Towards a North American Security Perimeter
Dana Gabriel

There are numerous reports circulating that Canada and the U.S. are secretly negotiating a security and trade deal which could be signed as early as January 2011. The proposed agreement would establish a security perimeter as a means to better secure North America and stimulate trade.

Investigators are 'Weak Link' in Mexico

Mexican legal observers say the current unraveling of nationwide corruption case demonstrates a "weak link" in Mexico's justice system.

With Dream Act Shelved, Illegal Immigrants Look Beyond 2012
Laura Wides-Munoz

The illegal immigrants who more than a decade ago were just teens hoping to forge a legal path to citizenship are vowing to make the Dream Act a campaign issue come 2012, even though they’ll likely be too old to benefit if the law ever passes.

Wikileaks and Secrecy in US Foreign Policy
The Real News Network

Colonel Lawrence Wilkerson: "Most Amerikans are utterly ignorant of how diplomacy is conducted and utterly ignorant of what the parameters and design factors are, if you will."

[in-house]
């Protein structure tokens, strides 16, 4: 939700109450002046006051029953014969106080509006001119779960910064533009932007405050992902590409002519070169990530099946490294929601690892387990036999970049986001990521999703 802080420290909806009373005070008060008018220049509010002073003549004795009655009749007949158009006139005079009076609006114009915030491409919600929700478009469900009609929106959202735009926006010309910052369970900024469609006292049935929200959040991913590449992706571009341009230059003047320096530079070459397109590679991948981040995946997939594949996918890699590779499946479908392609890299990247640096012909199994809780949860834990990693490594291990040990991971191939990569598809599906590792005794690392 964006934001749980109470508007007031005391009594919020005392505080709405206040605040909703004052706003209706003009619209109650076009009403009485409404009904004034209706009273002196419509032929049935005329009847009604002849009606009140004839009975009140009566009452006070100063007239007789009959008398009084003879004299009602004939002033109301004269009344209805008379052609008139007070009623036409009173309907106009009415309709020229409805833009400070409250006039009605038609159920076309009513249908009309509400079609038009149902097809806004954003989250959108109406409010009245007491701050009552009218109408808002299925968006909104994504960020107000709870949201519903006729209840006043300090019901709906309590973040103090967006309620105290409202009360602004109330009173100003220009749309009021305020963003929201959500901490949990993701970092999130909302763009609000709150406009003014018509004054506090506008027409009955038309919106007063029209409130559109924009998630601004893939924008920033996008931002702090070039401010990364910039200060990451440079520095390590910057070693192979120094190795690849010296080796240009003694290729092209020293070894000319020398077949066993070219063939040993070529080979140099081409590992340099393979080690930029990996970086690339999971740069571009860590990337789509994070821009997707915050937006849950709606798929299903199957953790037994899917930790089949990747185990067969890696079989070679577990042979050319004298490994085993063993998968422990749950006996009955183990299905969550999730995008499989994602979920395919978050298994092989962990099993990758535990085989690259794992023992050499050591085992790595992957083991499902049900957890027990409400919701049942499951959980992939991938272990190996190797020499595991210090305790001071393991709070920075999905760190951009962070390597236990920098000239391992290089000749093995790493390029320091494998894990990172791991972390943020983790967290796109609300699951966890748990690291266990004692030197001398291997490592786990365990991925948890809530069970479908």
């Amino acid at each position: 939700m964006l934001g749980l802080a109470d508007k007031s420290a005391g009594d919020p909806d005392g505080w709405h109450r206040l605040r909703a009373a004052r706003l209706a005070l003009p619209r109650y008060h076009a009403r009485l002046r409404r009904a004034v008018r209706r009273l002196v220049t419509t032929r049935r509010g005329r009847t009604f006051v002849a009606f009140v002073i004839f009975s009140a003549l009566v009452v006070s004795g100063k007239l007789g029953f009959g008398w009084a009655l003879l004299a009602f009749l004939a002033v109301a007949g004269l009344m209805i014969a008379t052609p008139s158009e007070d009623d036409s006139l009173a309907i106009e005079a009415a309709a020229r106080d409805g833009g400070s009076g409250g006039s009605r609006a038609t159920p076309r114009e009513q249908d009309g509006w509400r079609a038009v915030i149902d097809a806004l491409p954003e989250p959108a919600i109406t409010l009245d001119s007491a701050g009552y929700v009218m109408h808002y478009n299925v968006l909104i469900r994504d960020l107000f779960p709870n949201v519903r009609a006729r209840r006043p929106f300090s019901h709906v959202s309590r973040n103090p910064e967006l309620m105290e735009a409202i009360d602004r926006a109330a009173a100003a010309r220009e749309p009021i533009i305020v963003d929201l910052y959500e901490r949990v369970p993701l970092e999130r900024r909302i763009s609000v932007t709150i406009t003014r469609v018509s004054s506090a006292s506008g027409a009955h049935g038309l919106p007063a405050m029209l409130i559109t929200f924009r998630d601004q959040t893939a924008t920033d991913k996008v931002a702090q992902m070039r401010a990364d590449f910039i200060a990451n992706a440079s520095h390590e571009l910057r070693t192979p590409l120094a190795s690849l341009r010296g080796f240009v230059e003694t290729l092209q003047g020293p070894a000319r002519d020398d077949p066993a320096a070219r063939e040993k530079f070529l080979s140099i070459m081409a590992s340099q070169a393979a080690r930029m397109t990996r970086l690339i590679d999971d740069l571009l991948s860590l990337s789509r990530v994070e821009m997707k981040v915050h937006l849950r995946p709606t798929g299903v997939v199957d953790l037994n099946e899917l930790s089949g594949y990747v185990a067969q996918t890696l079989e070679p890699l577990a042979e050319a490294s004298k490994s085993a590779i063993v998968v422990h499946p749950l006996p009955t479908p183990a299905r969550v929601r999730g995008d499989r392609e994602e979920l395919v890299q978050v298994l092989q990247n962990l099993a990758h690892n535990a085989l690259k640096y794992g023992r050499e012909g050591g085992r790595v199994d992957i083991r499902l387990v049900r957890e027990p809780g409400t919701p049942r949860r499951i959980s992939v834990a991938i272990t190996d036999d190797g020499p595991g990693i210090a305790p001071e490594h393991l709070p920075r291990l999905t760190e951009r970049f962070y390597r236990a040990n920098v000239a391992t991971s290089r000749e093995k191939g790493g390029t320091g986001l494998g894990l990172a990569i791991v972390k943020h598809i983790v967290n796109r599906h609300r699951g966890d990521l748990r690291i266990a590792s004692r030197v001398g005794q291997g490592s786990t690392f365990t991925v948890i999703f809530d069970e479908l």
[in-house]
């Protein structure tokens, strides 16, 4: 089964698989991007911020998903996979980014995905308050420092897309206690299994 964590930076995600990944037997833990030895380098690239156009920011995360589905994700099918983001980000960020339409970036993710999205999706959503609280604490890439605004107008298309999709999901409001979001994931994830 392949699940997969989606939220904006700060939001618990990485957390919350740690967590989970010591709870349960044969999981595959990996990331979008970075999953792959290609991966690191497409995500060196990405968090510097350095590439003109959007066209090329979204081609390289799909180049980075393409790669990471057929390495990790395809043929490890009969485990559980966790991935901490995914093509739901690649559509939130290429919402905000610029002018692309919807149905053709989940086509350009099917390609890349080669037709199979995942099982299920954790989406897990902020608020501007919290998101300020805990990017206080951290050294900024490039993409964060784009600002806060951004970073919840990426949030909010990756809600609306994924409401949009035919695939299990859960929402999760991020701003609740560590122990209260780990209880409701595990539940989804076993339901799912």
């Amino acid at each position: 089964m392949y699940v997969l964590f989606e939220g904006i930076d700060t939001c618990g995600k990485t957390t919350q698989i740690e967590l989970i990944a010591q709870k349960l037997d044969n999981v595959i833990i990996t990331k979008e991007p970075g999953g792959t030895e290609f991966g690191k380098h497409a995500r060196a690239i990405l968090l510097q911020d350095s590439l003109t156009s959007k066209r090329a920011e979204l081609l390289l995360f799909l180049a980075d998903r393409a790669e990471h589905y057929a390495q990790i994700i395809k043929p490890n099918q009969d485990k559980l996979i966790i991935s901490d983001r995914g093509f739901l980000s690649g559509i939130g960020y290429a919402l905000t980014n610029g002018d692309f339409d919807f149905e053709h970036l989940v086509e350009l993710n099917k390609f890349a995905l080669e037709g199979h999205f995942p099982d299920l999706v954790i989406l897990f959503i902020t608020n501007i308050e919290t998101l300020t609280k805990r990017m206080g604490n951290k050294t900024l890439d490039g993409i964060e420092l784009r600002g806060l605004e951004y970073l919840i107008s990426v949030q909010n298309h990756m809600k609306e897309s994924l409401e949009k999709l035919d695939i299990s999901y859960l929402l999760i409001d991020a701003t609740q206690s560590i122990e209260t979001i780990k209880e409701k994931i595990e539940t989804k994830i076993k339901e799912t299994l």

US Prepares for Ominous Expansion of "Anti-Terrorism" Law Targeting Activists
Michael Deutsch

It is ironic - and the height of hypocrisy - that Obama, who speaks with such reverence for Mr. Mandela and recalls his own support for the struggle against apartheid now allows the Justice Department under his command to criminalize similar First Amendment advocacy against Israeli apartheid and repressive foreign governments.

Obama the Butt of Jokes, Anger From His Own Party
Doug Thompson

Poor Barack Obama. His critics say he’s the new Ronald Reagan. They joke about him at caucus meetings and call him names openly in front of colleagues. They say he is an embarassment to liberals, a sell-out to his supporters and the biggest Democratic joke since Jimmy Carter.

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the included information for research and educational purposes • m3 © 2008 BanderasNews ® all rights reserved • carpe aestus